Split is a ItsFine Games first puzzle game on Steam. Its main gameplay mechanic is having the player split the cube it is playing as into many smaller cubes in order to hold down buttons and activate switches. Its is currently available on Steam for £6.99 (or $9.88) and is still in early access.
First things first, the word “minimalist” is going to be used a lot throughout this article. That isn’t because I cannot find another word to use to describe this game, but rather, the word fits the style of the game so well. It is like the entire setting was crafted around the one word. The graphics in this game are minimalist. There are no harsh lines anywhere to be seen in the game and each level has a different hue about it. Surfaces seem smooth and nothing is too rough on the eye. I would most likely compare the style of the levels to the Japanese Zen gardens that you can find on the internet.This is a beautiful angle that the developers went for. As many players can get frustrated whilst playing puzzle games, the fact that you have this calming atmosphere around you simply stops that rage from building and you are left in a sense of calm. Each level is constructed in mid air with the softer soundtrack playing over the top. There are, of course, option for the graphics in the option menu but these simply range from “low” to “epic”. Even with the worst of computers, this simplistically stunning game will easy to run on any graphics setting.
The soundtrack in this game is the second thing that resonates with the simple graphics to provide the player with that Zen-like state of mind. Even from the main menu, we are presented with this peaceful, almost floaty music that makes you seem as though you have just entered a dojo. Then, as the player progresses through each level, they are given a new track for each level. Not only this, but they are given a new track that fits, in someway, to the level. For example, the fourth level takes place on what looks to be a snowy mountain side. Here, the soundtrack employs lower tones and chimes of brass together to make a fantasy-like sound that fits perfectly with the theme of the level. Other levels also take on this concept. The only problem with the soundtrack for this game is that it is possible to hear the song loop many times during the level. Again, as I was playing through the snowy mountain level, the puzzle is quite complex and can take newer players longer to figure out how to solve the puzzle. The longer you take to find the solution on the level, the more chance and the more times you will hear the song loop. However, this isn’t as bad as I’m making it out to be as the songs are quite nice to listen too and they are on for so long that you tend to not notice them changing.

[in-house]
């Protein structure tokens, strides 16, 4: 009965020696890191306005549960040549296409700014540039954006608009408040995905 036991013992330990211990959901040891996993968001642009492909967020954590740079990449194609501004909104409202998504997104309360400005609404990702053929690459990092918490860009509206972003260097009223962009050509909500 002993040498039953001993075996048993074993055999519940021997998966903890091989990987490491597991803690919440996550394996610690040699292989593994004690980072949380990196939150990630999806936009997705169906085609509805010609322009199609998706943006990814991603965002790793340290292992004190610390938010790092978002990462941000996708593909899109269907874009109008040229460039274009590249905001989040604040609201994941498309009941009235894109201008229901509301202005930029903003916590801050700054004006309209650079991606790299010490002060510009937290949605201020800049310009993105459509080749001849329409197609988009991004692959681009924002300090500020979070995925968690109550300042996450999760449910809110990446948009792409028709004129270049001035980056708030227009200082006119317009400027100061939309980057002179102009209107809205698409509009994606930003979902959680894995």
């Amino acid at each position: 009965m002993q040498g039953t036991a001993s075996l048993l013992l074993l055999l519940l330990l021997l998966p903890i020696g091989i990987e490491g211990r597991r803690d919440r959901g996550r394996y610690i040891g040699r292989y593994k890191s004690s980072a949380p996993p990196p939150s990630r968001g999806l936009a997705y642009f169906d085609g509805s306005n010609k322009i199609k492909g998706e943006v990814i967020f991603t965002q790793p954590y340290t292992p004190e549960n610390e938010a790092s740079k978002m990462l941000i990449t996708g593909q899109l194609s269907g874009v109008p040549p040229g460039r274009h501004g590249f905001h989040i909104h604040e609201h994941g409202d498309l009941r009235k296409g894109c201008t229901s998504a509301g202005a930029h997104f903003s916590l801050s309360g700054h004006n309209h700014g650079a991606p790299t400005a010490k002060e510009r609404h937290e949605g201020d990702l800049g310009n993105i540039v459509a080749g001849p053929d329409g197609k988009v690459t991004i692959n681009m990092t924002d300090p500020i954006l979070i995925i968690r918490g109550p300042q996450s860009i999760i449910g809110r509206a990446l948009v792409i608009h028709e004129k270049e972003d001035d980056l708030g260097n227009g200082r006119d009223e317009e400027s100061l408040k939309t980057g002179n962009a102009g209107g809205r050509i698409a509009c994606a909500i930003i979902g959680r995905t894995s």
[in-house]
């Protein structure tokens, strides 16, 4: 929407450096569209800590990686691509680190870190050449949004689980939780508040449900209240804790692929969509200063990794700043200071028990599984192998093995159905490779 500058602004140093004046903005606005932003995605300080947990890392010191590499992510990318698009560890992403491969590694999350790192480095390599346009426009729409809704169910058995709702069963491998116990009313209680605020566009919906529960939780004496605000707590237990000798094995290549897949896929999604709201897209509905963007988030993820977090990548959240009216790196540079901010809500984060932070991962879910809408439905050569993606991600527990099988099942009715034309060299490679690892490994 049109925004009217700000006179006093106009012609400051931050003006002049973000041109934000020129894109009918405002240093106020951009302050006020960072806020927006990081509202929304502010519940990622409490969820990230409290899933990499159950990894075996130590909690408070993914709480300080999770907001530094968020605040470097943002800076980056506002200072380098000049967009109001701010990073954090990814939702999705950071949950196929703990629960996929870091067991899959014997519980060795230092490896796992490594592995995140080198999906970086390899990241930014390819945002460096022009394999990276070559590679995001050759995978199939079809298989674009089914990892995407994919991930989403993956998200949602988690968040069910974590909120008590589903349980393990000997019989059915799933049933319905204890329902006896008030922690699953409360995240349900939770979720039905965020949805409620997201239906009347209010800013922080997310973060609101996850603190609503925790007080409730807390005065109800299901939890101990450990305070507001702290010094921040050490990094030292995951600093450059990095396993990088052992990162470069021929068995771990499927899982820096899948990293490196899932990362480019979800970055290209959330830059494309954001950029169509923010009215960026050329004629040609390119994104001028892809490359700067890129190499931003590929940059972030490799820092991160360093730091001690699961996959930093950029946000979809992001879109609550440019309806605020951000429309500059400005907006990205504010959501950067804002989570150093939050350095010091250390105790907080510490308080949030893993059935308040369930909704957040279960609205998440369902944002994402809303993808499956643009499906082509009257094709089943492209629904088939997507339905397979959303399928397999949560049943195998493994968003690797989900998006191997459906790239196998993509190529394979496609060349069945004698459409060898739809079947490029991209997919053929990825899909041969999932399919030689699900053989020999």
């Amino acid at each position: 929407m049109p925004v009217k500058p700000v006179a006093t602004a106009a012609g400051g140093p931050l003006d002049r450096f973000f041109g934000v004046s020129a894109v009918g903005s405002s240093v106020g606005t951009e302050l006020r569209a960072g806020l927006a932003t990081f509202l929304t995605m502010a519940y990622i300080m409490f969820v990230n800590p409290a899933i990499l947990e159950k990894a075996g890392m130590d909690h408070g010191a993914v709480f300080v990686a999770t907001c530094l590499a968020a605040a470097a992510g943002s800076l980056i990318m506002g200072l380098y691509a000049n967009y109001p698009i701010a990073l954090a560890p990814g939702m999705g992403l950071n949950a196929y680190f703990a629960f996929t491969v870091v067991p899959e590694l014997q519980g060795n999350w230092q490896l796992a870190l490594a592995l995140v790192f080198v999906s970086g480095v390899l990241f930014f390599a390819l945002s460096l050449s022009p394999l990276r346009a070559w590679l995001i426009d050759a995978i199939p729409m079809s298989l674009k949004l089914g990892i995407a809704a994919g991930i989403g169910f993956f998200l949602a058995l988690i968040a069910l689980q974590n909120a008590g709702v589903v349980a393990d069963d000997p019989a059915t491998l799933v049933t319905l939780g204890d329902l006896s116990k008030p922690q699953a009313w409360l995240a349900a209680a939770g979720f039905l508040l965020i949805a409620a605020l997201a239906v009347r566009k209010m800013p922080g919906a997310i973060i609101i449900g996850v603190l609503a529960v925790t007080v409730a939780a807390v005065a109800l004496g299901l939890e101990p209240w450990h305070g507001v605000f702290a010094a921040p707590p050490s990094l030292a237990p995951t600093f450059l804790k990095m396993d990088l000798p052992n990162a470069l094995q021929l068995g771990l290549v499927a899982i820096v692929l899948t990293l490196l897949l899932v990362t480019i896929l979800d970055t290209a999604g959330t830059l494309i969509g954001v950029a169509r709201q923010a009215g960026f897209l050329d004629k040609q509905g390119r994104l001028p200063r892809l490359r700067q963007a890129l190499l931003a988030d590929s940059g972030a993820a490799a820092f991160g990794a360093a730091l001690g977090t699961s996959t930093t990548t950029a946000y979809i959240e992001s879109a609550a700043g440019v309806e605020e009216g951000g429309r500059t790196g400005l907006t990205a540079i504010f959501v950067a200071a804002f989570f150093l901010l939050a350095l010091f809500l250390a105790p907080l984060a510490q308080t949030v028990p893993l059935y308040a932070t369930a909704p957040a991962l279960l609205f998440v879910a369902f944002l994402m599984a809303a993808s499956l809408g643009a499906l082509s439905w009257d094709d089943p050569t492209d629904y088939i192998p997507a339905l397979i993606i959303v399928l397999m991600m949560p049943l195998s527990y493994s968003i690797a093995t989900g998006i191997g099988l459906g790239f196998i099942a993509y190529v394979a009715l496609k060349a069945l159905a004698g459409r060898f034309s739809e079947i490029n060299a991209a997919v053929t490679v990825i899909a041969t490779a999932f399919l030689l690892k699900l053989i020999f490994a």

Just like the overall theme of the game, the control are simplistic and minimal. The game uses no more than 9 buttons in order for you to play it. As per, WASD is used to rotate the camera around the cubes that you are using, left click selects to cubes in a strategy like manner and right click will move the cubes. In order to split the cubes, you need to use space bar. This will divide the cube you have currently selected in half and allow you to move both of the separately. The escape key also closes the game completely. I only found this out because I was trying to return to the main menu, naturally clicking escape to look for a pause menu, and I closed the game entirely. Other than these controls listed above, there really isn’t much more to the game, you only have to worry about applying all these different tactics in the levels themselves.